In Webster Springs I miss the turn for WV 20 South, so leaving the small town we switchback up a hill on WV 15/20 North. We turn around, switchback back down the hill, and return to the town. This time I find the correct turn—the road sign is at least 100 feet from the intersection. West Virginia’s signage isn’t the best. After a couple of hairpins this road is overly tame. We reconnect with WV 55 in Craigsville, and the road becomes downright crowded by local standards. Still just a few other cars, but enough to impede our progress.
We arrive in Summersville around 4 PM, with well over an hour of daylight remaining. Could we have taken the planned route? I still think so. But this group was unsure of its appetite for driving, was sure of its appetite for staying out of a West Virginia jail, and we have a full day tomorrow.
I open the trunk and discover that my computer isn’t in there. Suddenly I realize that I took it into the restaurant earlier because the car sans right side windows was no longer secure…and never brought it back out. My heart pounding, I fish out my receipt and call the restaurant. This being small town West Virginia and not New York, they have the computer. Seems I’ll be returning to Bob’s Mini Mart after all.
The car needs to be sealed up for the night using the plastic sheeting and clear packaging tape we bought at Dollar General. But it has been a long day, so I rest for a moment in the room. Trey takes the opportunity to make a beer run, returning with a twelve pack. Now he and his father won’t risk getting thirsty while watching me seal up the windows.
Attaching the plastic sheeting takes just a few minutes, not even enough time for the spectators to kill a single beer. We then stand around chatting while my father calls his insurance company to report the accident. He wonders what to tell them. I advise him to simply tell them what happened—an unmarked downhill hairpin turn that he’d entered going below the speed limit but, in retrospect, still too fast. The insurance company is, as I expected, happy that there were no injuries—cars are relatively cheap.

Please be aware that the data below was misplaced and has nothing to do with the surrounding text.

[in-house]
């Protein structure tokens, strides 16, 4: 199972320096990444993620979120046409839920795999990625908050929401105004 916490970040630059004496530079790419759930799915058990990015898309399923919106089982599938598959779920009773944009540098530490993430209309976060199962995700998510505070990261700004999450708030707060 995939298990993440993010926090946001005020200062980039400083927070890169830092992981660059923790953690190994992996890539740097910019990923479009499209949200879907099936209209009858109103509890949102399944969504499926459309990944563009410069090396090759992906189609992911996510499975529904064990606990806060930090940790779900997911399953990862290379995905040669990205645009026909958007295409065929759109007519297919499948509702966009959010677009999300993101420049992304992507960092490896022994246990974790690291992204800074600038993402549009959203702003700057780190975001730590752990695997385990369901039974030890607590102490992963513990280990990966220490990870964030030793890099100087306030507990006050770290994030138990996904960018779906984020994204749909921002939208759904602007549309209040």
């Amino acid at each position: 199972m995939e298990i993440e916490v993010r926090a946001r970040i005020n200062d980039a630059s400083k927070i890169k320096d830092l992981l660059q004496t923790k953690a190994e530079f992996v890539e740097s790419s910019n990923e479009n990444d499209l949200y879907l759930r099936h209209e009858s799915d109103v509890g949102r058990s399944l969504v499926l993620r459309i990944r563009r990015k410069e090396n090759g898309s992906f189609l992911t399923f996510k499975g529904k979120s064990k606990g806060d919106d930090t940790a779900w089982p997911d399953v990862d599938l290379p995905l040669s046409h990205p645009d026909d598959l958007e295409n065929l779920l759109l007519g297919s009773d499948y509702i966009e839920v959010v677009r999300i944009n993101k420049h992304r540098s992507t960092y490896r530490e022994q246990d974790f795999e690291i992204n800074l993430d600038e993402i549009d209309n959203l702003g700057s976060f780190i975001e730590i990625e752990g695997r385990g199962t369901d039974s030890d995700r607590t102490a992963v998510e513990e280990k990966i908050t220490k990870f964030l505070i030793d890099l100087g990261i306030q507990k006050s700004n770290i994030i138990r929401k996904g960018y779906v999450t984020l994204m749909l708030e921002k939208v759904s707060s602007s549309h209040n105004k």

Time for dinner. When making the hotel reservations I’d been told that Cultured Catering operates the only best restaurant in the area. So we all piled into the judge’s car—unlike other sports cars, the RX-8 comfortably carries four medium-sized men—and head off. The restaurant proves hard to locate, but after a few wrong turns, including one stop at the catering rather than the restaurant location, we’re there. It’s inside an old bank building, complete with a vault. The foot-thick vault door, open, has a window that displays the intricate clockwork within. A waiter claims they were offered half a million for this door, but turned it down—“it makes the place.” I order a prime rib. The other three get “smothered chicken,” one of the specials. It’s all very good.
After dinner we head back to the hotel and, after some good wine and better conversation, go to sleep happy.
Michael Karesh owns and operates TrueDelta, an online source of automotive and reliability data